“We’re dreamers” was a small key lyric I have in the song that I really wanted listeners to reflect on. Literally throughout the song it’s all you hear, if you listen closely. As the song fades in, you can hear those words getting louder until the structure starts to glitch and the beat kicks in. The listener is then surrounded with this pattern of echoed out “ers” dancing left and right taking into a setting that I felt was dreamlike. The sampled “ers” remains as a subtle reminder through the song that you are still in that dream.
When it comes to composing music, I kind of just start anywhere. Usually something will hit me first; like a guitar riff, a beat I played on the drums, some lyrics, or something pretty on the keys. Then from there, it all just unfolds. I don’t mean to sound like that California cool guy that’s like “ooh yeaa, I just whatever and I’m like, yeah, whatever…”, but in a way, it kind of comes out of nowhere for me. If I record a guitar riff that sounds cool, everything else just starts to make sense, then from there I’ll record more. I start to hear pieces of the music in my head as I go, and I just try my best to bring that to reality. It’s like when an artist is drawing, they can think of the image in their head as they draw it. It’s just that, the better you get at your art the better you become at conveying what your trying to make.
I have been a huge fan of Radiohead since I was in middle school. Seeing how they could create music that was in the “rock” genre, and then grow into themselves musically over the years, really inspired me. They have released some of my favorite records with all types of genres incorporated into to their evolved sound. I feel that artists are meant to push themselves to learn and grow. With that, I was influenced to place myself into a different musical environment, and created a sound that was outside me.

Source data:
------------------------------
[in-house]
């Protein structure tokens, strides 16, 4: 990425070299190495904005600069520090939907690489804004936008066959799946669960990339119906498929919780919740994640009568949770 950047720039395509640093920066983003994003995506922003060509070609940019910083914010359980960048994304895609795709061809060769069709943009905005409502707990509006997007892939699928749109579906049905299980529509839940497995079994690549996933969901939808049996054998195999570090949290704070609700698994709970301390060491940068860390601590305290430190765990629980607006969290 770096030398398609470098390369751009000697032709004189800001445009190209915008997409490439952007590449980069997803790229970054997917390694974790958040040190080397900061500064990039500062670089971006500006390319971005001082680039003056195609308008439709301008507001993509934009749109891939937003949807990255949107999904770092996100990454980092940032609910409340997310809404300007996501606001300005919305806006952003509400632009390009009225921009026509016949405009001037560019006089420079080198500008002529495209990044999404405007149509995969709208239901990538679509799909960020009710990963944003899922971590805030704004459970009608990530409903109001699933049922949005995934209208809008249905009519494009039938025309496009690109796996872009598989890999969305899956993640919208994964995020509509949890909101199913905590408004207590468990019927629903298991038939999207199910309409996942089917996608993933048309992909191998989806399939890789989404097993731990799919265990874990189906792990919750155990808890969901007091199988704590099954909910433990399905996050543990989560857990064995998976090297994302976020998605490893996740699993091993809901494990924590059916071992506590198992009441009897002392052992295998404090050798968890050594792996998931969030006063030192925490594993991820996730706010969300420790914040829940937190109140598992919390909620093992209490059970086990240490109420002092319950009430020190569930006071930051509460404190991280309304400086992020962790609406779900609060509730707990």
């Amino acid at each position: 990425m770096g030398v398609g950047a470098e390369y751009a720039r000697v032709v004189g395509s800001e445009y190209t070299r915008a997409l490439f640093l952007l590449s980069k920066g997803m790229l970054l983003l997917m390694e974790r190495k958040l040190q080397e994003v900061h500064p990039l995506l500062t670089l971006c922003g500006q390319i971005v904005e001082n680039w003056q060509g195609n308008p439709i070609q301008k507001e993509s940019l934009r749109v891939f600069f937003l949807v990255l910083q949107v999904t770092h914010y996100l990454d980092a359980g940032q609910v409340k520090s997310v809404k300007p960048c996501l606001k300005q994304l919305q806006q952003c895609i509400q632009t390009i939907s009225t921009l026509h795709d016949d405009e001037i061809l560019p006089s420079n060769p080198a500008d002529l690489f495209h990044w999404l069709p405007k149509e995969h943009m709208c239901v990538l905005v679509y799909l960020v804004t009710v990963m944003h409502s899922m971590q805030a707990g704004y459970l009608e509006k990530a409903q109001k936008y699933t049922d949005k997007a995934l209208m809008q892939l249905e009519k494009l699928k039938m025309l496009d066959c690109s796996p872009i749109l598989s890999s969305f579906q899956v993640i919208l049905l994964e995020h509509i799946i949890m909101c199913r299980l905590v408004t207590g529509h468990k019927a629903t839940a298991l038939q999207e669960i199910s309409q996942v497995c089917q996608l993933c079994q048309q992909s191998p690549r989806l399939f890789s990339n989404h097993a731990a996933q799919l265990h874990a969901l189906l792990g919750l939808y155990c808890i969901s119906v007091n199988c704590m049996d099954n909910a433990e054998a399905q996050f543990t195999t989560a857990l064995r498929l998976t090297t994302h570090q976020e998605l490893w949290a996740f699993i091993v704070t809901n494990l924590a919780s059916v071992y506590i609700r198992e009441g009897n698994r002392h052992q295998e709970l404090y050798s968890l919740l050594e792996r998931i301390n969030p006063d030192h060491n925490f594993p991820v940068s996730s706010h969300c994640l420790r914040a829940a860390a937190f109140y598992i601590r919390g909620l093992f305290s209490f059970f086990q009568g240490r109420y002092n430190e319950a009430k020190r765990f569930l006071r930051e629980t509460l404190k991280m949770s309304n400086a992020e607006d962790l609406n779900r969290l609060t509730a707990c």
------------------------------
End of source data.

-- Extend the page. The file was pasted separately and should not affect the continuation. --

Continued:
How I approached the recording of Dreamers; I placed a microphone near me, sat down on the ground and started riffing out the skeleton of the song with an acoustic guitar. Although, I do not have that acoustic into the final mix of the song, the backbone of the song was there. I just recorded all the sounds around it and made what I wanted the song the be. After I had the structure of the song laid out, I programmed some beats on Logic that tickled my bones and made me kind of want to dance around. The beats gave a somewhat “electronic/pop” vibe, along that I also tried to incorporate a more “rock” sound with the leading electric guitars. My aim was to make a song that was different but still very Idiophyle.
To go along with the theme of dreams, I aimed to use artwork that was something simple but could still deliver that same message. I used a photo I took of my bedroom as the artwork because that’s where I have my dreams. This song was something that I dreamed up for you to hear. I hope those who listen to Idiophyle can walk away with something. Either that be a message, a reflection, a sweet melody, or a jammer they just can’t get out of their heads. That’s what I have been dreaming up my whole life, and that’s why I keep creating and playing music. It’s one thing to dream, and it’s another to take action.
Nothing ever happens, if you don’t ever try.
Thanks for listening.